My RBL Review of Gordon Wenham’s Psalms as Torah

My RBL review of Gordon Wenham’s Psalms as Torah: Reading Biblical Song Ethically is now available. It was a pleasure to review for RBL, in particular to have the space to explore the contents of the book more intensely than is typical for most venues. You can click through and read the review in full. Below is snippet in which I critique a perplexing chapter from the book about a subject I discussed recently.

Wenham explores the affinities between the Psalter’s emphasis upon law and the pentateuchal legal tradition in chapter 6, “Laws in the Psalter.” One senses a regression from the insights of the argument in the previous chapter. Wenham argues that “the psalmists know the Ten Commandments and place them at the heart of their ethical thinking” (109, emphasis added). He argues this despite the following observations: “although the Sinaitic commandments are familiar to the psalmists, the lawgiving at Sinai is rarely mentioned” (98, emphasis added); “I think that it is reasonable to say that the psalms certainly know the lawgiving at Sinai, even though they do not make much of it” (100, emphasis added); some commandments are “not directly quoted” (102); such direct quotations are “rare” (101); “the fourth and fifth commandments are relatively underplayed” (105); indeed, the fourth commandment is “completely ignored” (103). This claim concerning the importance of the Decalogue for ethical thinking in the Psalter is odd; it does not emerge from a descriptive analysis of the contents of the Psalter. Though odd, the chapter is beneficial. Wenham is honest about the varying degrees of correspondence (or lack thereof) between the ethical concerns of the Pentateuch and the Psalter, exploring also the topics of violence, retribution, and the poor and exploited. Discerning readers—and I count Wenham among them—will observe that the relationship between the Pentateuch and the Psalter is complex. Whether this complexity is respected by Wenham’s argument is questionable in my judgment.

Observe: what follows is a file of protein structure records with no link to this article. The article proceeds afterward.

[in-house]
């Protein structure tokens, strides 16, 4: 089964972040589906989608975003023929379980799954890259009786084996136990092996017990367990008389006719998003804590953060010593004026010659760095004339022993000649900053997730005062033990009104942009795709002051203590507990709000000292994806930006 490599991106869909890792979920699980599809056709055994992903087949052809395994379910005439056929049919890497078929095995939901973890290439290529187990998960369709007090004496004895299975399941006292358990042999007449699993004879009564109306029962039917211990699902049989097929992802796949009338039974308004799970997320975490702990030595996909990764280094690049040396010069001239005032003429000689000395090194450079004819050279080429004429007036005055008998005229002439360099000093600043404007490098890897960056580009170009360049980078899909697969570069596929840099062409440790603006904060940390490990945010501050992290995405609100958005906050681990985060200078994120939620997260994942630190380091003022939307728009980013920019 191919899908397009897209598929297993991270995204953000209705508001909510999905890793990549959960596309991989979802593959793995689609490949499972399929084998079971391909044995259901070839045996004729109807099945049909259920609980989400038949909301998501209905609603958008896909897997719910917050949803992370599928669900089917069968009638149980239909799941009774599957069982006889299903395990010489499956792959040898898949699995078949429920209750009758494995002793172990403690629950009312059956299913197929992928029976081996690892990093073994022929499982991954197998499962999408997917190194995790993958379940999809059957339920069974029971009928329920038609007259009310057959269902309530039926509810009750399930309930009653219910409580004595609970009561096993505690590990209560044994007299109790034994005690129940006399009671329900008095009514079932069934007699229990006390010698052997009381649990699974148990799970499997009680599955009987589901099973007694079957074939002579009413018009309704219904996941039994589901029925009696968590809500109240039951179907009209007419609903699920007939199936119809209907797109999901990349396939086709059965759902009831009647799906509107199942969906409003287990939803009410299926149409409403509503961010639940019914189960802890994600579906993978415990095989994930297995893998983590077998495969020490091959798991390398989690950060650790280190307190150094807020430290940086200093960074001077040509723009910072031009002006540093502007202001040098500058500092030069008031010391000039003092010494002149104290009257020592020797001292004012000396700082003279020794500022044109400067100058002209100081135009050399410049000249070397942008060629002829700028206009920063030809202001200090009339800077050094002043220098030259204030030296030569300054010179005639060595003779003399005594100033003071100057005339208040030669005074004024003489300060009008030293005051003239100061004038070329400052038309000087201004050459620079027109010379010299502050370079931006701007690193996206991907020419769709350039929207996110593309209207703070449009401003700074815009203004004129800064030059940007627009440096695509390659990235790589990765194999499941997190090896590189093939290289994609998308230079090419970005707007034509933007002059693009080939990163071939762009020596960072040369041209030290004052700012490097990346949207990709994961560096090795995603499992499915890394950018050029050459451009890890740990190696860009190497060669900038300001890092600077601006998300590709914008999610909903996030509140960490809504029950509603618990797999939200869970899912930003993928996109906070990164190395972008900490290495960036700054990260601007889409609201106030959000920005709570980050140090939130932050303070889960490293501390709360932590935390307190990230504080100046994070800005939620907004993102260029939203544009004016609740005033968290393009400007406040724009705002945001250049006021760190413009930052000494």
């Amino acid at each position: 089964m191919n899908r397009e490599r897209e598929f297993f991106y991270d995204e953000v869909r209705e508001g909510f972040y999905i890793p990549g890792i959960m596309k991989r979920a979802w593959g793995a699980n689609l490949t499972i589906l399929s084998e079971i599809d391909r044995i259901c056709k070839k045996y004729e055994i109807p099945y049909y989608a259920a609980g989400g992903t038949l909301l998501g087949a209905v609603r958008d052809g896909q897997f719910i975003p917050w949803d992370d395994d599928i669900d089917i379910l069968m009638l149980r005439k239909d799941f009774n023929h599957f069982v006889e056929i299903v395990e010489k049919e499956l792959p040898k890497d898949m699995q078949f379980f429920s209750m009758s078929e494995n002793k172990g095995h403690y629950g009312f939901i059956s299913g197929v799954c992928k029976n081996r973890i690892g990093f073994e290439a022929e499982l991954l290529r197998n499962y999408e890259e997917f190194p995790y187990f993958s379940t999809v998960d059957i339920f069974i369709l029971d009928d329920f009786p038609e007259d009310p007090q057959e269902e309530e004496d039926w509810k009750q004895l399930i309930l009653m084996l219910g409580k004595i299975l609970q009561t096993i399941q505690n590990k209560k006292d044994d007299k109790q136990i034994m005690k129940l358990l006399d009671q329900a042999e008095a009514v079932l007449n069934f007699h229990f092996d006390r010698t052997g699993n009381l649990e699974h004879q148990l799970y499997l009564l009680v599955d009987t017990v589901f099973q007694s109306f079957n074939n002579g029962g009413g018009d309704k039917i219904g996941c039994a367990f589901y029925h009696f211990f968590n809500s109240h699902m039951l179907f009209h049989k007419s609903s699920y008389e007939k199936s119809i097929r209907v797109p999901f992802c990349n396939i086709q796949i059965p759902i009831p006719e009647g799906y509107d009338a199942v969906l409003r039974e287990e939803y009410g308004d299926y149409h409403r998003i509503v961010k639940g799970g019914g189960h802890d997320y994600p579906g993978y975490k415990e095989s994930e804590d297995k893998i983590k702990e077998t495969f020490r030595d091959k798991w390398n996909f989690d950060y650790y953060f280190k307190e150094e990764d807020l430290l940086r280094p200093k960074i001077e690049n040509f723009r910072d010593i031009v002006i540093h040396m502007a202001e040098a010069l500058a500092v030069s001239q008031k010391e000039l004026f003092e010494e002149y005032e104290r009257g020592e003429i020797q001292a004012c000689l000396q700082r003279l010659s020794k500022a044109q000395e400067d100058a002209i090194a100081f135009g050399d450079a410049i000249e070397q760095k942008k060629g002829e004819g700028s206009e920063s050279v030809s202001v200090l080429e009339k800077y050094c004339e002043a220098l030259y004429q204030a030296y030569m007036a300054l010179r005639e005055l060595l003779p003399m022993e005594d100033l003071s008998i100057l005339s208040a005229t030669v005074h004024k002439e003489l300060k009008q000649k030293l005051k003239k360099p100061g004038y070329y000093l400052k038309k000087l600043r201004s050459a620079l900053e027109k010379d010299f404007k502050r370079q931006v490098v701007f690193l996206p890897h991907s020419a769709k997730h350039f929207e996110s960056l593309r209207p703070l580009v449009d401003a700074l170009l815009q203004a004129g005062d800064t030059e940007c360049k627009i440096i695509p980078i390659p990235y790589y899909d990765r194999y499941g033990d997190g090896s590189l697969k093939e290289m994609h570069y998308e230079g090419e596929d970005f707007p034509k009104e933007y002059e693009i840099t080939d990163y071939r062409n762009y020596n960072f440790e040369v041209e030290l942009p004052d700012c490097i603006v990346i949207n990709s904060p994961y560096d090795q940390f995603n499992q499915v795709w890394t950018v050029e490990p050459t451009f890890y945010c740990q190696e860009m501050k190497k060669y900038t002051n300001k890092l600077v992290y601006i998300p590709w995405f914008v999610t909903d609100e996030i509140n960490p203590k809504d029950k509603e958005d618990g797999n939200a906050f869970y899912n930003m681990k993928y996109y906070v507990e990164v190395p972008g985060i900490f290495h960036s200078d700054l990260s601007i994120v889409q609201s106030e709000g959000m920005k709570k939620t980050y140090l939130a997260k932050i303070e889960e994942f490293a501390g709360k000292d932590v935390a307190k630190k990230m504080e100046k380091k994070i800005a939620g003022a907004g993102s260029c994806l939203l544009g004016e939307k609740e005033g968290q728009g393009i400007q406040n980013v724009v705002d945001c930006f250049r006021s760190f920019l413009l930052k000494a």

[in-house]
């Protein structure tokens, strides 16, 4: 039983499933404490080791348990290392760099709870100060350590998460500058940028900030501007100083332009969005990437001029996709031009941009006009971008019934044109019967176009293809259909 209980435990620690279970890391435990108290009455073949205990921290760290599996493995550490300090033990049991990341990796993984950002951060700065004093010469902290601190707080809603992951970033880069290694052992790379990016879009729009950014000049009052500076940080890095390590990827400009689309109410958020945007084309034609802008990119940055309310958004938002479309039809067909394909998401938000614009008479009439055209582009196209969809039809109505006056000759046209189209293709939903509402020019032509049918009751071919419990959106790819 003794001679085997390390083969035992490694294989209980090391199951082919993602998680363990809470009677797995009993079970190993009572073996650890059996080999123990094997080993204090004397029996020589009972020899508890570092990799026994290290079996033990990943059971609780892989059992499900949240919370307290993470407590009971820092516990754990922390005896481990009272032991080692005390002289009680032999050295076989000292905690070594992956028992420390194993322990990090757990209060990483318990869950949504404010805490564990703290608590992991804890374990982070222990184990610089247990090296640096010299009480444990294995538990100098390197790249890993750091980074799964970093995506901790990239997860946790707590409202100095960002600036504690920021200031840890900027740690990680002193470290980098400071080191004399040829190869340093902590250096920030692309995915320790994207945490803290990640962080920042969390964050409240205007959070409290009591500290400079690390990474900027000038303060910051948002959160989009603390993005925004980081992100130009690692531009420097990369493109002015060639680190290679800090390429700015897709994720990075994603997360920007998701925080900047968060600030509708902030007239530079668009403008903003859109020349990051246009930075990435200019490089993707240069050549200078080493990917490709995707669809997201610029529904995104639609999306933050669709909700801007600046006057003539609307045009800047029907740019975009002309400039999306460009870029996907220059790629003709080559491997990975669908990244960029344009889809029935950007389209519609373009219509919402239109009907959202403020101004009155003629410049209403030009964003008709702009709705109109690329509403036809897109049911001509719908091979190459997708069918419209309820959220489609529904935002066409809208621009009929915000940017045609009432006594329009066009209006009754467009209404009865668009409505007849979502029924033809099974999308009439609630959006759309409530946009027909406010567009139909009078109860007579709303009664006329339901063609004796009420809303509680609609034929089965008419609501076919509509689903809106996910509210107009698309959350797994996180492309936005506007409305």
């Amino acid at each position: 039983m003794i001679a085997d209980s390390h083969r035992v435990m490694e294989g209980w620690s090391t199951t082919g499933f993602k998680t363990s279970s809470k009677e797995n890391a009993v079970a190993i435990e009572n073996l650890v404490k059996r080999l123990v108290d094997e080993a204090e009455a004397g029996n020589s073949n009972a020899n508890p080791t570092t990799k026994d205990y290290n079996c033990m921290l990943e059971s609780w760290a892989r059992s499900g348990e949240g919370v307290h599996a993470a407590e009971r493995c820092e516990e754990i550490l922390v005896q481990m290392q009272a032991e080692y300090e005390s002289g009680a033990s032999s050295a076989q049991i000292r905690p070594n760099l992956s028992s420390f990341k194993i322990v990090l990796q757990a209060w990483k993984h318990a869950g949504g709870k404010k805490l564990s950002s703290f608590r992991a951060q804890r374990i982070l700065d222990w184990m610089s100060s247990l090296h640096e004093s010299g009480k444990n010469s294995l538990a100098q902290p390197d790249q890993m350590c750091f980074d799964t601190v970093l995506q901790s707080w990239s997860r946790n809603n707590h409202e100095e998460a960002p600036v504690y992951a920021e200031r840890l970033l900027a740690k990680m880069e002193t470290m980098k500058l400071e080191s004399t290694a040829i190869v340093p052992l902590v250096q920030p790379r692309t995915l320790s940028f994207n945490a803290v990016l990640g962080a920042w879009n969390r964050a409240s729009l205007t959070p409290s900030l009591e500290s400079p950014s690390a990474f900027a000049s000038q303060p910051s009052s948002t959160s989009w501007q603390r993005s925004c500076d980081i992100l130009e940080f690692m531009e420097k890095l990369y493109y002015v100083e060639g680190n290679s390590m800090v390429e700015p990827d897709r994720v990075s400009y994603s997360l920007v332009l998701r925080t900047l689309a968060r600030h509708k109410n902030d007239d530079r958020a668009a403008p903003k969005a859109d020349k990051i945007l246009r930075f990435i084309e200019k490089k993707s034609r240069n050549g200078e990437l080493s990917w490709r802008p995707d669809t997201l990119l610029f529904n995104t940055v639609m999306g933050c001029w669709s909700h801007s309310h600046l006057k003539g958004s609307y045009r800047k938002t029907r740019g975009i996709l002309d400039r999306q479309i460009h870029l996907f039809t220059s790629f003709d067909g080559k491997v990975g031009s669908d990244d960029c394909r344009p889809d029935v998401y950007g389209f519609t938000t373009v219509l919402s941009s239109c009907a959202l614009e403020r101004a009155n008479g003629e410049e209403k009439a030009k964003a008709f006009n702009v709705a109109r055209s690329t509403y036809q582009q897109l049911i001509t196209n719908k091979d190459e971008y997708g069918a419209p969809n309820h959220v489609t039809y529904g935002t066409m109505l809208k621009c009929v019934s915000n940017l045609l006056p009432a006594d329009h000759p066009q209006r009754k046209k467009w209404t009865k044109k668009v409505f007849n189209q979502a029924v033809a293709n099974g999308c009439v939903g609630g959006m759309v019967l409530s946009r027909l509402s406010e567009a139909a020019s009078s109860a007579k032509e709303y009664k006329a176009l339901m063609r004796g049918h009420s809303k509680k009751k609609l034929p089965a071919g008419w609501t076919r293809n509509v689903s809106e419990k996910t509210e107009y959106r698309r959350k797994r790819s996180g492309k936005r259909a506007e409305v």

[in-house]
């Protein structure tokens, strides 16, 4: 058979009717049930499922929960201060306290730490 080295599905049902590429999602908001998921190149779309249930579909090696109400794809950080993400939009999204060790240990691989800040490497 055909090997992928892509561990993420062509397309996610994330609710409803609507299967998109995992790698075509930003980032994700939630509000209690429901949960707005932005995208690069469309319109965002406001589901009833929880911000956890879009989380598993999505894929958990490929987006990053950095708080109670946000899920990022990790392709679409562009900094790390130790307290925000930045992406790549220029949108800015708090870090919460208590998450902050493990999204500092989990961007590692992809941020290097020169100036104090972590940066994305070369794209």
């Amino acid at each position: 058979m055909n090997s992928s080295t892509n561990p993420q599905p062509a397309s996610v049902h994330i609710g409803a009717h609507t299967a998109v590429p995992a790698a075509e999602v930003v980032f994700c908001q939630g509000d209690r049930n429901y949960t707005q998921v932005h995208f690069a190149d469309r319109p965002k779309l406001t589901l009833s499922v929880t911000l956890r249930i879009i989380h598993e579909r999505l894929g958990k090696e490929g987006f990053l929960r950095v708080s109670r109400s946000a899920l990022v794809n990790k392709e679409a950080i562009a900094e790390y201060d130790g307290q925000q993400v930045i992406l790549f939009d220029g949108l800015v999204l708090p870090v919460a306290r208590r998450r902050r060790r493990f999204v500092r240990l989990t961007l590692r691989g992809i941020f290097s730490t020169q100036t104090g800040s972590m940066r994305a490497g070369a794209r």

I want to thank John Anderson for reading a draft of this review and providing me with helpful feedback.

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